Figure 1. LHCf-measured energy spectra of forward photons (left) and neutrons (right) in p+p collisions at √s =13 TeV.
Model developers are currently working to include the information obtained by the LHCf forward measurements in their models.
Two main points of interest for the cosmic ray community, which could be addressed at the LHC collider, are currently missing or not completely realized: a joint study of the forward and the central pseudo-rapidity regions and the measurement of particles emitted in the central and forward regions in proton collisions with light ions. The former one, currently under development as a joint effort of the ATLAS and LHCf collaborations, was made possible thanks to the implementation of a common data taking framework implemented since 2013, which allowed collecting independent ATLAS and LHCf data sets for which the corresponding triggers can be easily identified. The latter point is now being studied by the LHC experts, after the LHCC and CERN Research Board approved the Technical Proposal presented by the LHCf collaboration for the LHC Run 3 and to support the idea of realizing collisions involving light ions.
The LHC Run 3 represents for LHCf a new opportunity to shed light on the physics of the hadronic interaction of CRs with the atmosphere, and to contribute to an improvement of the hadronic interaction models. The main reasons that led our group to submit a Technical Proposal to take part in Run 3 concern both p+p and p+O collisions.
The opportunity to take data for pp collisions at 14 TeV would allow LHCf to extend the range of energies explored during the previous operations. The LHCf group expects to improve in a significant way the physics outcome of the experimental results, thanks to the on-going hardware upgrade, to a new trigger strategy and to the joint data taking carried out with the ATLAS forward detectors. The hardware upgrade and a new trigger scheme allow us to operate at 10 times higher luminosity than in the 2015, 13 TeV proton run. Consequently we can significantly improve the collected statistics, thus opening the possibility to measure spectra of more rare neutral mesons like η and Κ0. A new combined data taking with the ATLAS central and forward detectors would open the possibility to enhance the scope of the LHCf measurements by allowing the identification of diffractive and not-diffractive collisions.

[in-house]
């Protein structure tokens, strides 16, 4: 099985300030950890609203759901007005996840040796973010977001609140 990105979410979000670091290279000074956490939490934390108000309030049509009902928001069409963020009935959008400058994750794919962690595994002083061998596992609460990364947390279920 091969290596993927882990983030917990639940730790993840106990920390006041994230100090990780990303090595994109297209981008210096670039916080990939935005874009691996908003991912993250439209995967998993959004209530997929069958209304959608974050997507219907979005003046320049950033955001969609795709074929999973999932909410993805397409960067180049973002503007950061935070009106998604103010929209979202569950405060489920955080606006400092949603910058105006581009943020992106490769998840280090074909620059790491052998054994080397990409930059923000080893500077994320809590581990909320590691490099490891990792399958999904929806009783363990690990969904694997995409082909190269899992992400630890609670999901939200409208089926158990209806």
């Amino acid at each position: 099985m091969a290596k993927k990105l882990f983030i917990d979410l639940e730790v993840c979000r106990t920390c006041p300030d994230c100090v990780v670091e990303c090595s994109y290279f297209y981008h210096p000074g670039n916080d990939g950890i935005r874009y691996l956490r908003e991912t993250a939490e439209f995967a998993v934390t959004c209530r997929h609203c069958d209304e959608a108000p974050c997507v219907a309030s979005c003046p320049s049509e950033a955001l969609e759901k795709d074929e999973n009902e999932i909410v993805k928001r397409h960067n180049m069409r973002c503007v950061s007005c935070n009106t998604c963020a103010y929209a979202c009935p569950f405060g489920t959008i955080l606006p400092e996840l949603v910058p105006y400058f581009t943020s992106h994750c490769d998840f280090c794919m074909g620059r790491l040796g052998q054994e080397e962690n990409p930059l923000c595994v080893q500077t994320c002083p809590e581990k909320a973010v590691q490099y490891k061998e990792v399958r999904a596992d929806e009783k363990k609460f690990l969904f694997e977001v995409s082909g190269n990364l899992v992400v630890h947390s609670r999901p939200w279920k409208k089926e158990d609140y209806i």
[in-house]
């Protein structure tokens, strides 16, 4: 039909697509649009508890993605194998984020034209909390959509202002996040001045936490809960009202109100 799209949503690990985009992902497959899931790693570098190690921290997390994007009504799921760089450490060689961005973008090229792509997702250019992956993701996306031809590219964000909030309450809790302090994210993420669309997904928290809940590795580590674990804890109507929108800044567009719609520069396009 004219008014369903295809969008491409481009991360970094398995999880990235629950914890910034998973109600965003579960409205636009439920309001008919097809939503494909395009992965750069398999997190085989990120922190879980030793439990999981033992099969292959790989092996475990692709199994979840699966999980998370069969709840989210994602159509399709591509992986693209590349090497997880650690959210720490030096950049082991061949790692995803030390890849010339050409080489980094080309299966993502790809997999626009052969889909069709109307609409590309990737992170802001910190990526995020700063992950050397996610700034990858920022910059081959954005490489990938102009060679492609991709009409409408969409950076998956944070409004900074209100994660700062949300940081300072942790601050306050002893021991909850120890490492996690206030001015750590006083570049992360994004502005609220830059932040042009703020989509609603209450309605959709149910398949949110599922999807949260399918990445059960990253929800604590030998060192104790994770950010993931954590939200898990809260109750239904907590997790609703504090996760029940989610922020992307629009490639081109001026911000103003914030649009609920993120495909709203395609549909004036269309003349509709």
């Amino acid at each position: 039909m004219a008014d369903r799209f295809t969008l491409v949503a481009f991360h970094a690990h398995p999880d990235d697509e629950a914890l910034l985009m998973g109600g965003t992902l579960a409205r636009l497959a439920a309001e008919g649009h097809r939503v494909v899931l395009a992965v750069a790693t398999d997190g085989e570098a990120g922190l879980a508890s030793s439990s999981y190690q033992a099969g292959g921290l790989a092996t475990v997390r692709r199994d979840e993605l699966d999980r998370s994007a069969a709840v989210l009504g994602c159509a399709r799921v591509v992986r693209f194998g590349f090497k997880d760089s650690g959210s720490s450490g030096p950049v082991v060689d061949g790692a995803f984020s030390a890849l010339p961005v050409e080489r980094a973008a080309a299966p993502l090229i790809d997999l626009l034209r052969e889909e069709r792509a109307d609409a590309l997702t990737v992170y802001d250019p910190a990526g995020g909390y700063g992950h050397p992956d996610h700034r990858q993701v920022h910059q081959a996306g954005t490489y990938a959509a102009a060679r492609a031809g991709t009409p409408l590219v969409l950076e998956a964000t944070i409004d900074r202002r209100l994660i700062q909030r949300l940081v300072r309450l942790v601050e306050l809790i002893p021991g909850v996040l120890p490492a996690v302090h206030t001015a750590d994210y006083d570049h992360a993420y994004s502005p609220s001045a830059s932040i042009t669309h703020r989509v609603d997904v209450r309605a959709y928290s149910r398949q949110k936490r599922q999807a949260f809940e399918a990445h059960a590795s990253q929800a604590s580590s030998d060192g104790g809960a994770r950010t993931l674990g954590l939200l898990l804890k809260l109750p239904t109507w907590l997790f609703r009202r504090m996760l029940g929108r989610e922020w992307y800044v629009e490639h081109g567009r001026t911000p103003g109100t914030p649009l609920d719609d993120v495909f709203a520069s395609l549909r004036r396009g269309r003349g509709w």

Beyond this sure improvement, the opportunity to take data in collision between protons and light ions represents a real breakthrough for the HECR physics case. There is currently a serious interest in this type of collisions, not only for the HECR field, but also in other communities. The most probable light ion collisions foreseen at LHC will use Oxygen, which is among the best possible targets for the HECR physics case. The possibility to reproduce in laboratory the first interaction responsible for the development of a real atmospheric shower, thus directly probing the high energy collisions happening in the atmosphere, will allow a significant reduction of the systematic effects that are present in the extrapolation of the LHC directly measured quantities to the widely used high energy hadronic interaction models.
Figure 2. The image shows the LHCf Arm2 detector still open, just after the assembling of the calorimeter layers.
The photo below (Figure 3) shows the LHCf Arm2 apparatus after the installation inside the TAN structure. The readout electronics is visible on top of the TAN, while the detector lies vertically, hidden inside an instrumentation slot accessing the beam line location.
Figure 3: the Arm2 detector after the installation inside the dedicated instrumentation slot of the TAN absorber in sector LSSR1, 140 m far from the ATLAS interaction point.